“Brain imaging reveals artificial sweeteners can increase food cravings”
“Not so sweet: Chemical in common artificial sweetener found to damage DNA”
These are headlines of articles that do not surprise me. For years I have always said to everyone I know, “Sugar is bad for you, however, if you want to eat sugar, eat it in its purest form because at least your body knows how to process it.” (if you are not a diabetic). Don’t chose the “no sugar” or “Zero” options, as they are filled with chemicals that make your brain think you are eating sugar but it is not, so your body has to figure out how to eliminate it, without the tools to do so. My fears over the decades have now been proven correct by studies done over the last few years.
In 2021 researchers at the Keck School of Medicine of USC conducted a study on the effects of artificial sweeteners on the body and found that drinks containing the artificial sweetener sucralose, may increase food cravings and appetite in women and people who are obese.
More than 40% of adults in the U.S. currently use artificial sweeteners, also called a non-nutritive sweetener (NNS) as a guilt-free, calorie-free way to satisfy a sweet tooth. Kathleen Page, the study’s corresponding author and an associate professor of medicine at the Keck School of Medicine says that the findings are controversial because up till now, most studies have suggested that artificial sweeteners may be helpful, but these new studies raise concerns about whether the sweetener is a contributing factor to weight gain, especially in women and the obese and could lead to type 2 diabetes, metabolic disorders and numerous health issues.
The Study: Obesity and Sex-Related Associations With Differential Effects of Sucralose vs Sucrose on Appetite and Reward Processing: A Randomised Crossover Trial.
The study looked at different population groups to determine the reasons behind those conflicting results. In the past, studies investigating the effects of artificial sweeteners on metabolic activity or the brain were conducted in mostly male subjects, often with normal weight. This new study is one of the largest to date that investigates the effects of sucralose on brain activity and appetite responses in different segments of the population.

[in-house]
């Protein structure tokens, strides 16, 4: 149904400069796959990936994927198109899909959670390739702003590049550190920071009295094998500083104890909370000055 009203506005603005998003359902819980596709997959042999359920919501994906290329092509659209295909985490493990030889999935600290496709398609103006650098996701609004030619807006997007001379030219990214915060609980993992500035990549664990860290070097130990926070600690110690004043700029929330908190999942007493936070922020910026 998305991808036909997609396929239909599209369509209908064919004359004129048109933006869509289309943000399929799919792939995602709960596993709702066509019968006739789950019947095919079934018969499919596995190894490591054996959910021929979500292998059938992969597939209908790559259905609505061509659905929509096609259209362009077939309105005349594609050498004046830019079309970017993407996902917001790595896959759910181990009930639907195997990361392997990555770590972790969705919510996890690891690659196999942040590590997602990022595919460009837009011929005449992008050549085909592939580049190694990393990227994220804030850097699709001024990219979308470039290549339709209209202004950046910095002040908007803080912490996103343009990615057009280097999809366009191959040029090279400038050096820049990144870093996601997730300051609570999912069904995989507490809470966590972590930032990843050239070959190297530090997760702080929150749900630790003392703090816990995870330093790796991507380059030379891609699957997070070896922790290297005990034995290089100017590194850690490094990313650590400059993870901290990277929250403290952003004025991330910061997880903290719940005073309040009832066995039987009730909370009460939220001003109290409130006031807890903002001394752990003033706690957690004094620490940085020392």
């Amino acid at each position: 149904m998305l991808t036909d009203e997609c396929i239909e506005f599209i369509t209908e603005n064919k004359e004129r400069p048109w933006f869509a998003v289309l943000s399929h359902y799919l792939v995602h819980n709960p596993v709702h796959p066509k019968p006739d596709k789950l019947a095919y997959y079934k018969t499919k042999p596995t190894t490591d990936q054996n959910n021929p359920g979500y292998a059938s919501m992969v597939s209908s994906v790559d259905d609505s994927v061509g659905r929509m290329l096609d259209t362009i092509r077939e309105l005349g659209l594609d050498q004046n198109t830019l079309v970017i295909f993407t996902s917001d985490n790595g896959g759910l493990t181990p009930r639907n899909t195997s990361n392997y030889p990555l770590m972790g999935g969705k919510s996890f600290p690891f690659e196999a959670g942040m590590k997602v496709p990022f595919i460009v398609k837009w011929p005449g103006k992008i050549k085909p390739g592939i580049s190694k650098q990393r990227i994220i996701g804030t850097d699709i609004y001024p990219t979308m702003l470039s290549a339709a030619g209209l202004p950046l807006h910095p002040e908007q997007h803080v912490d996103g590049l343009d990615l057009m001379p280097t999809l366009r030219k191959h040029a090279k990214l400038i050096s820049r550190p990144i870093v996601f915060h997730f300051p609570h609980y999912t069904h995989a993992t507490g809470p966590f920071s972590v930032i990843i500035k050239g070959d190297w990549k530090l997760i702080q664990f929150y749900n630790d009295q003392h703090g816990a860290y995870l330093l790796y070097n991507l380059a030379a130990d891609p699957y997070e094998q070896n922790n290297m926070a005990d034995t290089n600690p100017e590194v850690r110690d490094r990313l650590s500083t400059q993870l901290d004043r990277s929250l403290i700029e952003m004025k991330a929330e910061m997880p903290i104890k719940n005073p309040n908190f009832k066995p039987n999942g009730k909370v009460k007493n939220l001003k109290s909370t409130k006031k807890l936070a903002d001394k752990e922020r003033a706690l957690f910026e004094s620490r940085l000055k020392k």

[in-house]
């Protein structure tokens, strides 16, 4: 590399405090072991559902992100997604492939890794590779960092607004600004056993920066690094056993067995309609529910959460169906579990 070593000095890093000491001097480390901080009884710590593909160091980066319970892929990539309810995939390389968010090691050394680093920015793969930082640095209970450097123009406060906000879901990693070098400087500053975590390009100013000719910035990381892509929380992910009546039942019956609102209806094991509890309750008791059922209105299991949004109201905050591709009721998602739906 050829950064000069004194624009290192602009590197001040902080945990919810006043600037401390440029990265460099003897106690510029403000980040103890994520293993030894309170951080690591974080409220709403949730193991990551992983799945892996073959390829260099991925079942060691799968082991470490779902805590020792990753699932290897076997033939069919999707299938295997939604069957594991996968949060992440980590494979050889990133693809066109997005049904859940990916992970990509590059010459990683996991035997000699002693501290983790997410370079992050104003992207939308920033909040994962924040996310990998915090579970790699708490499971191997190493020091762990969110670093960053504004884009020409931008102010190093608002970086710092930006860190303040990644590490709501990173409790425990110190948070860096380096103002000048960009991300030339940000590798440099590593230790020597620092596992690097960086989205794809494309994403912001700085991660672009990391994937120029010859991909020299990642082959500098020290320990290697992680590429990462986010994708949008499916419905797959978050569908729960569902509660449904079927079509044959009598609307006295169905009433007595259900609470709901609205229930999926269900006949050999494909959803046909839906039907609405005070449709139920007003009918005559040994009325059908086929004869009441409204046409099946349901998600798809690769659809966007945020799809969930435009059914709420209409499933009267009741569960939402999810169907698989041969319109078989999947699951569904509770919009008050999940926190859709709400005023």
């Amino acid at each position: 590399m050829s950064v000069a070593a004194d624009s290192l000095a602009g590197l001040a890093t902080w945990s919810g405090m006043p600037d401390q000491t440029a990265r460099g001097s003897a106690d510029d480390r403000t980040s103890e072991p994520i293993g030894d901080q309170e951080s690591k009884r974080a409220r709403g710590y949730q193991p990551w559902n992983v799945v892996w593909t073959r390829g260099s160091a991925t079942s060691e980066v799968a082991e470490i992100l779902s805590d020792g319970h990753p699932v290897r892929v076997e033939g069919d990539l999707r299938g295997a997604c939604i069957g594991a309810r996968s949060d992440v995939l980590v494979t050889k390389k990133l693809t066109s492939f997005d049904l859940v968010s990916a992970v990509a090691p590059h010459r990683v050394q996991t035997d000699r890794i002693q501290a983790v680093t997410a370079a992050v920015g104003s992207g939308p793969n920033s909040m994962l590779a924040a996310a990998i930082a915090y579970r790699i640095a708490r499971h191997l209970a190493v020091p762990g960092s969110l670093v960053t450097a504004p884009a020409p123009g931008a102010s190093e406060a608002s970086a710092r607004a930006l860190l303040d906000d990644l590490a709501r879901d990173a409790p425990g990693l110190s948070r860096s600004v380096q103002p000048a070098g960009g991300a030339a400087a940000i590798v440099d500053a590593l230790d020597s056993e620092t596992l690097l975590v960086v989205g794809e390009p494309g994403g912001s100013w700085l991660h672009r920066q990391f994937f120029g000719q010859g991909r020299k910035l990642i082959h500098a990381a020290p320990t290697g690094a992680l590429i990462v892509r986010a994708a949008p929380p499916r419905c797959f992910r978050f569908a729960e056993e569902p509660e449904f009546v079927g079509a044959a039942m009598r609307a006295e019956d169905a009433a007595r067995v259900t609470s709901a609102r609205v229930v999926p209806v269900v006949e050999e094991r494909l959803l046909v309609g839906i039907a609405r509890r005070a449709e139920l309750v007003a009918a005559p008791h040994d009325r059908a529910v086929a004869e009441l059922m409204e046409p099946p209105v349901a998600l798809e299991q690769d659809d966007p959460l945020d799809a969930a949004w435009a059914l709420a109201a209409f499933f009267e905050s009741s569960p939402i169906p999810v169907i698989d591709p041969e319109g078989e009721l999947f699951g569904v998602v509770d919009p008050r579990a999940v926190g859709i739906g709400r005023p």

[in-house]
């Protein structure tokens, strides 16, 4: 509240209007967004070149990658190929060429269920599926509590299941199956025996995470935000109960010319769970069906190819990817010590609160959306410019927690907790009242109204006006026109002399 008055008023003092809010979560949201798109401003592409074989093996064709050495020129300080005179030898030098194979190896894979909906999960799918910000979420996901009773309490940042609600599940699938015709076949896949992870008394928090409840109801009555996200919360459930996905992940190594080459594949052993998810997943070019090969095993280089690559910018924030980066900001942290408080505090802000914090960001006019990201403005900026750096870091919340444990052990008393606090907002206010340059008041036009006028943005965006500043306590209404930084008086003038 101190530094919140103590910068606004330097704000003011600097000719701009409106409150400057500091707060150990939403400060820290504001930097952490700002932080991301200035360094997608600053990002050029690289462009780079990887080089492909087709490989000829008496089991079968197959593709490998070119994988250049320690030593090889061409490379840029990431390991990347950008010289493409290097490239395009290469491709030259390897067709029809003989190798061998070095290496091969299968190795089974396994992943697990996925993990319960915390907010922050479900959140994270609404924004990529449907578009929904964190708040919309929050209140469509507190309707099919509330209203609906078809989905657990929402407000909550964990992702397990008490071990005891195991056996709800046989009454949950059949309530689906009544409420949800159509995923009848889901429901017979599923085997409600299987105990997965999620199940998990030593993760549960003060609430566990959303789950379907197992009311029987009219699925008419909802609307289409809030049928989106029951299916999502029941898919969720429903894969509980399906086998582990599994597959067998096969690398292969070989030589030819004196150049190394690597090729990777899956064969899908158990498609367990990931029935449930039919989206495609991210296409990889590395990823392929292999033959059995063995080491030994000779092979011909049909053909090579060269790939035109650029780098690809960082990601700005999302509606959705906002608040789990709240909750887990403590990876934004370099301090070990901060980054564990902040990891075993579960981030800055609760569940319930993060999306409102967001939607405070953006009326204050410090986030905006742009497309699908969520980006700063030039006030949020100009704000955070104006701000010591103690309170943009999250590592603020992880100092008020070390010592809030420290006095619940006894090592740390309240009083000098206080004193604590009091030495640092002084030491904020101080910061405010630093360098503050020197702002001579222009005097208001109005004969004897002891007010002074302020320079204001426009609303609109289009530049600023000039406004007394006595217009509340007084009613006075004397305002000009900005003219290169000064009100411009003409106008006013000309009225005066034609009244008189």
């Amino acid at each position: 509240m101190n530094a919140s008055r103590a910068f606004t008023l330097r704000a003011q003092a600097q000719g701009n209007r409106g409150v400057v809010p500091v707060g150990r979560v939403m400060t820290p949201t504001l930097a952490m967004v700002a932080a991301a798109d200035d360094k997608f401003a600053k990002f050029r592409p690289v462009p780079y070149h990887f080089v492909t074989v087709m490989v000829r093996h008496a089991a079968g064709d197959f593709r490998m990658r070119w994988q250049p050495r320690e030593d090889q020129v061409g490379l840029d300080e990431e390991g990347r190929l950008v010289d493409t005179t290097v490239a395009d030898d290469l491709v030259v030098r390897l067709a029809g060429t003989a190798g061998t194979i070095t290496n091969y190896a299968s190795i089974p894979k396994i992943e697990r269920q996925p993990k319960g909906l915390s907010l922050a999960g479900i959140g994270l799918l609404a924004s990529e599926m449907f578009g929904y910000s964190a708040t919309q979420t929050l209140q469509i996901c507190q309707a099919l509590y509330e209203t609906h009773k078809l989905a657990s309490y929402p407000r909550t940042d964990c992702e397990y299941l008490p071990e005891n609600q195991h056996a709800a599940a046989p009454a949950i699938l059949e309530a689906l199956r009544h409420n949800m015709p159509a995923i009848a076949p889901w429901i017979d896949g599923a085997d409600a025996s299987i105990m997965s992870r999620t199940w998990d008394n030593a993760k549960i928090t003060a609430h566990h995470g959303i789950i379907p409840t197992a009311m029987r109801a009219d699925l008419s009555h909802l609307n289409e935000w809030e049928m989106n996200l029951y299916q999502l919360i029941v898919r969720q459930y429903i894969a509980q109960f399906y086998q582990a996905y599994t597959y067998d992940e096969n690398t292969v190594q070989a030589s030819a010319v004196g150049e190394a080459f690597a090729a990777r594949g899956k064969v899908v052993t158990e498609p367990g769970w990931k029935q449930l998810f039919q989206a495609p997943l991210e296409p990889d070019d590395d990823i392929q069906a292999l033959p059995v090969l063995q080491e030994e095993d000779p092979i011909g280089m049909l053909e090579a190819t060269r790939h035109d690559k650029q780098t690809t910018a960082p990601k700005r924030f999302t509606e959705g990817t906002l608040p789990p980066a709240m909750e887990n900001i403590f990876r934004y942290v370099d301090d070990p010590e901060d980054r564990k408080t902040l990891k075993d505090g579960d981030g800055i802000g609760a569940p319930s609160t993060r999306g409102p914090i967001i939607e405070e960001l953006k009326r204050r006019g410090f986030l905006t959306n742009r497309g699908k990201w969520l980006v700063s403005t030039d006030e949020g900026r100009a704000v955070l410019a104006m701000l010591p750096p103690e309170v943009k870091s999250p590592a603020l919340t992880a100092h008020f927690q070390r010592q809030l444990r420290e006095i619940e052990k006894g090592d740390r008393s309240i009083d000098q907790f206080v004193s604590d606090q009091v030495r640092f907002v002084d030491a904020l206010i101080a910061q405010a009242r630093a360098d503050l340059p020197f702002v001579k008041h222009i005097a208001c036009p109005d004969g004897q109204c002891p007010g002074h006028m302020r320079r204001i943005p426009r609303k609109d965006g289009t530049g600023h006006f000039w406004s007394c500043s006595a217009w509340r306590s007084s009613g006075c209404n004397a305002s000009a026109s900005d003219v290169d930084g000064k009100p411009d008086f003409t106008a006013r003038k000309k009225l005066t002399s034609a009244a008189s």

The study involved 74 participants comprised of an equal number of males and females, separated into three categories; healthy weight, overweight, and obese, enabling the researchers to explore potential variances among these population groups.
Over the course of three separate visits, the participants consumed 300 millilitres of three different beverages: one sweetened with sucrose (common table sugar), another sweetened with the NNS sucralose, and a control beverage consisting of water. Within the following two hours, the researchers examined three variables: the activation of specific brain regions associated with appetite and cravings in response to pictures of high-calorie foods, such as a burger or a donut, using functional magnetic resonance imaging (fMRI); the levels of glucose (blood sugar), insulin, and other metabolic hormones in the blood as well as the quantity of food consumed at a buffet provided at the conclusion of each session.
The consumption of artificial sweeteners has been found to potentially increase feelings of hunger in certain individuals.
20 minutes after consuming the drinks, the participants completed a food cue task inside an MRI machine. The task was designed to expose participants to images of different foods while measuring activity in several brain regions known to play a role in appetite. Imaging revealed heightened brain activity in regions associated with appetite and food cravings among both obese individuals and women of a normal weight after consuming drinks containing sucralose (artificial Sweetener), as compared to drinks containing sucrose (table sugar) or water.
Additionally, the study demonstrated a universal decline in levels of the hormones responsible for signalling satiety, “I feel full” following the ingestion of the sucralose-containing beverage, suggesting that artificially sweetened drinks may not effectively suppress hunger at all like a sugar drink or water does.
Female participants exhibited greater food consumption at the buffet 2 hours after consuming the sucralose-containing drink, while there was no significant difference in food intake observed among male participants.